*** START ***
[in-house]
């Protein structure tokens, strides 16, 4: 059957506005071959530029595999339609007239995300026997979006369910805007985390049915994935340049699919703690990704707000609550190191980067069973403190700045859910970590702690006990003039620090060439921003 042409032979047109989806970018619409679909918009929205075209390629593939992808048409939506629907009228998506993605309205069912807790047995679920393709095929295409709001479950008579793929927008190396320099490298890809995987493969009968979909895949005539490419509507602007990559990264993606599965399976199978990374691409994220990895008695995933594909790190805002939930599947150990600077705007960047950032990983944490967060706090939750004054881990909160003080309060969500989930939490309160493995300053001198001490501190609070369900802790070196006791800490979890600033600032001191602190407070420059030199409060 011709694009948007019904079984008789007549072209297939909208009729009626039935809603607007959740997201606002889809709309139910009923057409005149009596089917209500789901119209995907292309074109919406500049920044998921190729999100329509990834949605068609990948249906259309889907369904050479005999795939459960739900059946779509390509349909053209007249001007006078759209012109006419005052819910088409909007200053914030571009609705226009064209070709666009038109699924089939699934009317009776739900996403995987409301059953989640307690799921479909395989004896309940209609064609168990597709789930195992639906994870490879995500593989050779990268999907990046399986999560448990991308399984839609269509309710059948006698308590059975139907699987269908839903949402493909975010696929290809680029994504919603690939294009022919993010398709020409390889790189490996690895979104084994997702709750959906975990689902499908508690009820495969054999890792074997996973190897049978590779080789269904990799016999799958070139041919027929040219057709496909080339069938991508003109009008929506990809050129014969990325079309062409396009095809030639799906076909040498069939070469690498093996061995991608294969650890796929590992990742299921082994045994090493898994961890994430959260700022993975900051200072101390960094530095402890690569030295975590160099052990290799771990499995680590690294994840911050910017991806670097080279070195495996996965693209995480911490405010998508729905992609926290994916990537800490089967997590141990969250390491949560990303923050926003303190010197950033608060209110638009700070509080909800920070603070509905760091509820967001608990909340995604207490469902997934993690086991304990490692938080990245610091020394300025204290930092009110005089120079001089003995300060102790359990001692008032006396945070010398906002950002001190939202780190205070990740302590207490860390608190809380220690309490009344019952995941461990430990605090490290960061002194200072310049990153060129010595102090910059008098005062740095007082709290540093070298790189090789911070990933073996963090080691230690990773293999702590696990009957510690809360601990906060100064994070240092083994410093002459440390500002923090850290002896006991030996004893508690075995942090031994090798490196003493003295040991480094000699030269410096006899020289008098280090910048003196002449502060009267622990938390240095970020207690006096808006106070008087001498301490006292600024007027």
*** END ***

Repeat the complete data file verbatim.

[in-house]
């Protein structure tokens, strides 16, 4: 059957506005071959530029595999339609007239995300026997979006369910805007985390049915994935340049699919703690990704707000609550190191980067069973403190700045859910970590702690006990003039620090060439921003 042409032979047109989806970018619409679909918009929205075209390629593939992808048409939506629907009228998506993605309205069912807790047995679920393709095929295409709001479950008579793929927008190396320099490298890809995987493969009968979909895949005539490419509507602007990559990264993606599965399976199978990374691409994220990895008695995933594909790190805002939930599947150990600077705007960047950032990983944490967060706090939750004054881990909160003080309060969500989930939490309160493995300053001198001490501190609070369900802790070196006791800490979890600033600032001191602190407070420059030199409060 011709694009948007019904079984008789007549072209297939909208009729009626039935809603607007959740997201606002889809709309139910009923057409005149009596089917209500789901119209995907292309074109919406500049920044998921190729999100329509990834949605068609990948249906259309889907369904050479005999795939459960739900059946779509390509349909053209007249001007006078759209012109006419005052819910088409909007200053914030571009609705226009064209070709666009038109699924089939699934009317009776739900996403995987409301059953989640307690799921479909395989004896309940209609064609168990597709789930195992639906994870490879995500593989050779990268999907990046399986999560448990991308399984839609269509309710059948006698308590059975139907699987269908839903949402493909975010696929290809680029994504919603690939294009022919993010398709020409390889790189490996690895979104084994997702709750959906975990689902499908508690009820495969054999890792074997996973190897049978590779080789269904990799016999799958070139041919027929040219057709496909080339069938991508003109009008929506990809050129014969990325079309062409396009095809030639799906076909040498069939070469690498093996061995991608294969650890796929590992990742299921082994045994090493898994961890994430959260700022993975900051200072101390960094530095402890690569030295975590160099052990290799771990499995680590690294994840911050910017991806670097080279070195495996996965693209995480911490405010998508729905992609926290994916990537800490089967997590141990969250390491949560990303923050926003303190010197950033608060209110638009700070509080909800920070603070509905760091509820967001608990909340995604207490469902997934993690086991304990490692938080990245610091020394300025204290930092009110005089120079001089003995300060102790359990001692008032006396945070010398906002950002001190939202780190205070990740302590207490860390608190809380220690309490009344019952995941461990430990605090490290960061002194200072310049990153060129010595102090910059008098005062740095007082709290540093070298790189090789911070990933073996963090080691230690990773293999702590696990009957510690809360601990906060100064994070240092083994410093002459440390500002923090850290002896006991030996004893508690075995942090031994090798490196003493003295040991480094000699030269410096006899020289008098280090910048003196002449502060009267622990938390240095970020207690006096808006106070008087001498301490006292600024007027």